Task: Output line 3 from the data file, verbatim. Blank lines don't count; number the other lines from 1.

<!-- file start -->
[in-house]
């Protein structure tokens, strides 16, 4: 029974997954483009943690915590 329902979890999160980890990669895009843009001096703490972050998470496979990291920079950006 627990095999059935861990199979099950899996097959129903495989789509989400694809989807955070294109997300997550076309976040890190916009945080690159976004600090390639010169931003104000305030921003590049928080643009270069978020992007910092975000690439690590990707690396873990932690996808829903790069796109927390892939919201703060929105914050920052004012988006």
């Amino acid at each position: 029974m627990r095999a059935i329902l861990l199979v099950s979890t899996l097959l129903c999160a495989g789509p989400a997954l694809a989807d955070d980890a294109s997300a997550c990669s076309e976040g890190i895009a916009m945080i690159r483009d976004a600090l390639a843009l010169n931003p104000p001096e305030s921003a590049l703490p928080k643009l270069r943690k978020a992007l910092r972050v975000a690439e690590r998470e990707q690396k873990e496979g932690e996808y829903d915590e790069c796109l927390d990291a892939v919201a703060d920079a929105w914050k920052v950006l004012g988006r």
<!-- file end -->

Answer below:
């Amino acid at each position: 029974m627990r095999a059935i329902l861990l199979v099950s979890t899996l097959l129903c999160a495989g789509p989400a997954l694809a989807d955070d980890a294109s997300a997550c990669s076309e976040g890190i895009a916009m945080i690159r483009d976004a600090l390639a843009l010169n931003p104000p001096e305030s921003a590049l703490p928080k643009l270069r943690k978020a992007l910092r972050v975000a690439e690590r998470e990707q690396k873990e496979g932690e996808y829903d915590e790069c796109l927390d990291a892939v919201a703060d920079a929105w914050k920052v950006l004012g988006r």